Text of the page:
block.  The lack of product in a few wells was more likely due to poor
starting materials.  I have become a convert to 96-well plates and thin
wall tubes for these reactions.  They seem to allow better results with
higher reliability and shorter cycling times than the standard 0.5ml tubes
that our old Coy uses.

3) Cost

Hot Bonnet ($995) is a heated lid option for the MJ Research PTC-100
($3995).
The Ericomp EasyCycler Twinblock TCX20A ($5390) has an Evaporation Control
Device (ECD) accessory ($695).  As stated above, a twin block PowerBlock
TCX-40 costs less ($3295).  We had a quote from USA/Scientific for the
Ericomp TCX20A for approximately the same price as the MJ Research w/ Hot
Bonnet, but it's unclear to me whether the ECDs are included (the demo had
them).  One selling point for the Ericomp is that it has two spearately
programmable blocks, and the $695 is actually for two ECD's.

4) Reliability

Ericomp: 3 year warranty
MJ Research: 2 year warranty

Ericomp: water cooling, meaning solenoids, I assume.  Hey, they fail in
washing machines where the number of cycles per day pretty low.  Also, why
does it require the use of a temperature probe?  A probe has no effect on
even temperature distribution across the block.  If you need to optimize
your reaction, you have to do it for machine and tube wall thickness,
whether a probe exists or not.  How long before someone breaks it off?  (No
cycling without it I assume)  It takes up a well in a 96-well dish which
means 23 sequences instead of 24 (very minor inconvenience).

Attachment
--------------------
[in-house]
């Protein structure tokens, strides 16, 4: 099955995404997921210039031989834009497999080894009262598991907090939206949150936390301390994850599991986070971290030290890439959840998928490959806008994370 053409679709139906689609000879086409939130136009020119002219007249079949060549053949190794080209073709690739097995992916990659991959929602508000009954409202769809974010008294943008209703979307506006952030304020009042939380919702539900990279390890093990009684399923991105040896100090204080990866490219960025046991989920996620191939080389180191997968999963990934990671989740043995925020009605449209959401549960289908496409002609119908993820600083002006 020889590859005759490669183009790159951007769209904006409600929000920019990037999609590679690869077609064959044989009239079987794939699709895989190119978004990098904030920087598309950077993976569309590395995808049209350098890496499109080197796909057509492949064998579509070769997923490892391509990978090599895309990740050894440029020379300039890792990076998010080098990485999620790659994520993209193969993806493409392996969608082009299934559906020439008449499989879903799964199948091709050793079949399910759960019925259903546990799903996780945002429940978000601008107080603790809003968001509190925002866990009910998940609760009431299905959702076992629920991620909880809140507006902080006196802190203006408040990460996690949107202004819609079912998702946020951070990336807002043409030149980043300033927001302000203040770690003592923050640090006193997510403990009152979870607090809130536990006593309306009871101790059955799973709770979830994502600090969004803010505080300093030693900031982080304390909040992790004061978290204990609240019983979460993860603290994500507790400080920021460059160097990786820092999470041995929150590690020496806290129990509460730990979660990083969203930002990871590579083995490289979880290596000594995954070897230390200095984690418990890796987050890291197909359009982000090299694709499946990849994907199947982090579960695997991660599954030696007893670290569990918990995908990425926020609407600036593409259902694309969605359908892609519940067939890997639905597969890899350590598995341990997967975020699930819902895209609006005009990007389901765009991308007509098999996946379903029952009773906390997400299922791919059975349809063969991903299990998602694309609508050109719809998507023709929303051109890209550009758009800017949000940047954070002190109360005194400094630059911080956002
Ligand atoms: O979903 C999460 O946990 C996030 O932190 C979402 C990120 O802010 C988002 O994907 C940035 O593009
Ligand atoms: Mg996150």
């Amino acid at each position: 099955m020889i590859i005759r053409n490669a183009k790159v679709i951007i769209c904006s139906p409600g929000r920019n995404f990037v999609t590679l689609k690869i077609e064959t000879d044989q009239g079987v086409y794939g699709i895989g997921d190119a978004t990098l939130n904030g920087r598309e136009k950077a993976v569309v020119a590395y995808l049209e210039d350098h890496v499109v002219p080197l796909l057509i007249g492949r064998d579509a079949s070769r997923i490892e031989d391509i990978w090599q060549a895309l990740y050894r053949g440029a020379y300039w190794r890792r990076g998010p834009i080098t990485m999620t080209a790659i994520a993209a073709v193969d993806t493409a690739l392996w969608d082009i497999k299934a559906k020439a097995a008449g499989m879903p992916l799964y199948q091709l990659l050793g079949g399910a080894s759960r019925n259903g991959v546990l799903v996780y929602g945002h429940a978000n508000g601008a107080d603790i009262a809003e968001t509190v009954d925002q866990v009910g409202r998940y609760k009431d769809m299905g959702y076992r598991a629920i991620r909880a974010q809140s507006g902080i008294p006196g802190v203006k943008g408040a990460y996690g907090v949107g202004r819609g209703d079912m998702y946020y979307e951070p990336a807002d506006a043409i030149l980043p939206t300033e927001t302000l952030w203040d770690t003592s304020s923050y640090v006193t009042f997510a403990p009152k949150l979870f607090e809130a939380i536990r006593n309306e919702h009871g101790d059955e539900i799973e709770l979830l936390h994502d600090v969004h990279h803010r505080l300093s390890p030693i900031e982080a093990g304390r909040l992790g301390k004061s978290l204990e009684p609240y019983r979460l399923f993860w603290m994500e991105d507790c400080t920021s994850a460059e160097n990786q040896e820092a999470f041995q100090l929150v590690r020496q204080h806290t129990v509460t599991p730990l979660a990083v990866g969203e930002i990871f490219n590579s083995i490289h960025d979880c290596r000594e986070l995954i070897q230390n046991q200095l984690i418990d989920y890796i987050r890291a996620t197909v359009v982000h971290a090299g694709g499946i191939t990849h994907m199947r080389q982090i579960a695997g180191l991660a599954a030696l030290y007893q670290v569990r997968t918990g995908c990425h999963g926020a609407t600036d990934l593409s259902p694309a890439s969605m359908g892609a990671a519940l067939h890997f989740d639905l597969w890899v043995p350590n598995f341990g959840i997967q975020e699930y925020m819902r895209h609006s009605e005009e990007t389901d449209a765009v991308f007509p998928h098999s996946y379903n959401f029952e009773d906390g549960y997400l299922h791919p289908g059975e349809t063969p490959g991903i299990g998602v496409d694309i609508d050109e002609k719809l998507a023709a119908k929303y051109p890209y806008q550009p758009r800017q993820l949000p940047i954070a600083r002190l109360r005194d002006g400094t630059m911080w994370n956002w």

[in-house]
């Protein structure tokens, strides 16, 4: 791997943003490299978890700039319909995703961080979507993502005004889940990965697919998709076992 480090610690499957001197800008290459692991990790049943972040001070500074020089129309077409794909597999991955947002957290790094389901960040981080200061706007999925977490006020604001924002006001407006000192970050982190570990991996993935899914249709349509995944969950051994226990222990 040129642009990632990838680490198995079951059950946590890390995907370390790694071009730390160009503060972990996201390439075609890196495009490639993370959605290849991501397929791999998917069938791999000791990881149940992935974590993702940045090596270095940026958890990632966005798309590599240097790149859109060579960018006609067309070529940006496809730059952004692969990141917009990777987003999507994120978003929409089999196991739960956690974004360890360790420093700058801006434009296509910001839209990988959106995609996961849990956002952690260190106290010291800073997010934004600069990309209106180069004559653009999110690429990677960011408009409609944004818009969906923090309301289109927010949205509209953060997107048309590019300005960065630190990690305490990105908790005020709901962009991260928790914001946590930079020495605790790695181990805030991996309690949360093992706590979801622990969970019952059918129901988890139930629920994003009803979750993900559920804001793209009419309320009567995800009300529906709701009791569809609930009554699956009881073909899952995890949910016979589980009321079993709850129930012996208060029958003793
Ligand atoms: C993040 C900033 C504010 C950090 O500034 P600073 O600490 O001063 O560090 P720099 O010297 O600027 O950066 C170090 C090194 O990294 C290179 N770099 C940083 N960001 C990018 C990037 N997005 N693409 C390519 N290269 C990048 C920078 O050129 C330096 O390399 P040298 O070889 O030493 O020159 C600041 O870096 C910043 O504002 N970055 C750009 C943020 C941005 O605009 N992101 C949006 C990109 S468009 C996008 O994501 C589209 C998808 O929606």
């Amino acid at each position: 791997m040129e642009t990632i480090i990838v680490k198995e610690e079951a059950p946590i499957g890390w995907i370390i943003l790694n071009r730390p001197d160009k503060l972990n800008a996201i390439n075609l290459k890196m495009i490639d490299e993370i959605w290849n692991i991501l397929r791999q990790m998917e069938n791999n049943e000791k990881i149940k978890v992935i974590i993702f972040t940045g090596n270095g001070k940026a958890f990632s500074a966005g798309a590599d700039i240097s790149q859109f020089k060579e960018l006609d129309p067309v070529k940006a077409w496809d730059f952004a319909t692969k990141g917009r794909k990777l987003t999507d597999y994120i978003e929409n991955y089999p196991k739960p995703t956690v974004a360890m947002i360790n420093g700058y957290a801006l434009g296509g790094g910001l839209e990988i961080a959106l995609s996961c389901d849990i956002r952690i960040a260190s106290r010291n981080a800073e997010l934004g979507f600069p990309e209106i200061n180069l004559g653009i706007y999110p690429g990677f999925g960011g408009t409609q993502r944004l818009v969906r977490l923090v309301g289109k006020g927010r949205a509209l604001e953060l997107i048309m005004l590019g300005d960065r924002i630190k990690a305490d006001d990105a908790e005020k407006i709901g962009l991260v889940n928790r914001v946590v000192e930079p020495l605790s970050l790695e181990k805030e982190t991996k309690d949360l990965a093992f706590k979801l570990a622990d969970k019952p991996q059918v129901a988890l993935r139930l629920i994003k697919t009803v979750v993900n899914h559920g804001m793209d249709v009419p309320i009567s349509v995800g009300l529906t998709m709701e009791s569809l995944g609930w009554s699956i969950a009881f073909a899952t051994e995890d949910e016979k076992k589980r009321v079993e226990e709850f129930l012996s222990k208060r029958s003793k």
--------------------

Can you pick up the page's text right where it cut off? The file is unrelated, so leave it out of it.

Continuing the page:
MJ Research:  Can anyone comment on the reliability of Peltier devices?
The one on our old Coy failed twice, but that was a relatively inexpensive
machine that was purchased 5 years ago.  I was impressed by how little heat
the MJ Research machine pumped out.  It must pump heat in and out of the
heat sink, and the cooling fan isn't called into service all that much.
Pretty amazing compared to the old Coy.

5) Miscellaneous Remarks

To me, heated lids seem overrated.  They are useless with 96-well plates.
While ten 96-well plates are more expensive than 1000 common 0.5ml
centrifuge tubes, this is probably not the case with the thin wall tubes.
And you can easily cut up the 96-well plates if you only need a small
proportion of the wells.  I think the annoyance of lids and individual
markings is far greater than the bother of a drop of mineral oil added to
each tube.

6) Impressions

Ericomp (EasyCycler): microprocessor controlled low-tech in a package that
looks high tech - I don't have a problem with low-tech since it's usually
reliable.  MJ Research: concealed higher-tech.  Light weight, doesn't seem
to produce much heat, easy to program.  Will the Peltier devices last?

7) Preference

Given the choice between the watercooled Ericomp TwinBlock and the MJ
Research PTC-100, I'd lean towards the PTC-100 if I was signing the
requisition, especially if I knew more about the relative reliability of
the two machines.


Now, can anyone help out with the initial reliability question?

-Larry